McReynolds: Exactly. Well, the Feeding America network consists of 200 food banks that serve all 50 states in the U.S. and every county in the -- in the country. Those 200 food banks work very closely with about 60,000 food pantries and meal programs that are in local communities all across our country. So that's how we're able to have reach into communities and to be able to listen to communities. In our work, we work to both source and distribute food. We work on opportunities to improve financial security for families. And we are very focused on working both with people and policymakers to help with policies that can also make a difference for people who are facing hunger in this country.
Anderson: And when we talk about all of this, we have to talk about COVID-19, because, of course, it made things more difficult for those who were already struggling and for those who found themselves in precarious financial situations because of the pandemic. What was Feeding America's response?
McReynolds: Feeding America was part of a massive public and private partnership that really made a difference for families across this country advocating for federal policies like increased commodities and expanding summer feeding for families, as well as in our last fiscal year, fiscal year '21, we distributed over 6.6 billion meals throughout our Feeding America network, and we did that in partnership with our food banks and our community partners.
Anderson: And I'm wondering about the fallout from the pandemic. One of the things is rising prices on a number of things, including food. So how concerned are you about that, and do you have a long-term plan?
McReynolds: Yeah, we, of course, care about anything that impacts people who are experiencing hunger in this country. We know that food budgets are already stretched really thin, and so more people are turning to food banks for food assistance in their communities. And because we are rooted in community, we've been there before the pandemic, throughout the pandemic, and we will continue to be in community. We are working through the generosity of donors who have provided funds to us to help offset the costs of transportation for moving food to our neighbors, as well as being able to provide grants to food banks to assist them with food purchases that they're having to do to ensure that they have the type of food that their neighbors both want and need. In the long term, we'll continue to do what we've always done, which is to advocate for policy and to continue to be part of community developing solutions based on the needs of our communities to address food insecurity.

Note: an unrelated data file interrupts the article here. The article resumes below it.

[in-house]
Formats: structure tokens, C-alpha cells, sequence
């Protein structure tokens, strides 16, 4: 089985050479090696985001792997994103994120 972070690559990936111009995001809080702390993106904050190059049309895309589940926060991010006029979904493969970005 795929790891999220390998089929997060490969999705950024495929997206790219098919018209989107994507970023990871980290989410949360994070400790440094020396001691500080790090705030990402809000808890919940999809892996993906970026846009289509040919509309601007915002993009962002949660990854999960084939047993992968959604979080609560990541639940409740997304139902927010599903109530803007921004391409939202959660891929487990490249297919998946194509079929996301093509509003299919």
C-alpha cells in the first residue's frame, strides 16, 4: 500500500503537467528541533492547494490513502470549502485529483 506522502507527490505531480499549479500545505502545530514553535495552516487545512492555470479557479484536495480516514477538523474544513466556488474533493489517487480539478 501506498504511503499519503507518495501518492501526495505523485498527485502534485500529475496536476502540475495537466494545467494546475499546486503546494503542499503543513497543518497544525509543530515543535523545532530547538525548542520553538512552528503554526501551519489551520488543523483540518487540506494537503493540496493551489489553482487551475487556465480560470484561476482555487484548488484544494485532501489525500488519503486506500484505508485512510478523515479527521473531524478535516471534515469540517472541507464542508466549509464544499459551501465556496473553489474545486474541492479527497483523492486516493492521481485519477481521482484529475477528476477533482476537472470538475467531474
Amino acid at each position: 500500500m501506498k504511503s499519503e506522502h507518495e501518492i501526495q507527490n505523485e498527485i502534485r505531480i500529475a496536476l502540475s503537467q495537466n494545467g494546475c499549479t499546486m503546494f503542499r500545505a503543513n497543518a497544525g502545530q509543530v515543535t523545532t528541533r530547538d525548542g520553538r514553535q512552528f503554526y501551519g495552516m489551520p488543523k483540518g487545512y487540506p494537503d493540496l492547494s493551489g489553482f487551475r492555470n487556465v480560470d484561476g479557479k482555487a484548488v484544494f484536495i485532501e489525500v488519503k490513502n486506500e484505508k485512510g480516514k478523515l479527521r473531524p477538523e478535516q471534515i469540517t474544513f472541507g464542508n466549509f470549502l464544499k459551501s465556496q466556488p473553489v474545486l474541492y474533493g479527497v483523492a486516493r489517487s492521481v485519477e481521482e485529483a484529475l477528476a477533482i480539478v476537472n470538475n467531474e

Anderson: And, Ami, I know that viewers are probably going to want to know more about all of this. So what is your website?
McReynolds: Anyone who might need food assistance or is looking to support the national office of Feeding America or the network can go to FeedingAmerica.org.
Anderson: Ami McReynolds of Feeding America, thank you so much for being here.
McReynolds: Thank you so much, Tetiana.
Anderson: And thanks to you as well for watching. For more great conversations with leaders in your own community and across the nation, just visit ComcastNewsmakers.com. I'm Tetiana Anderson.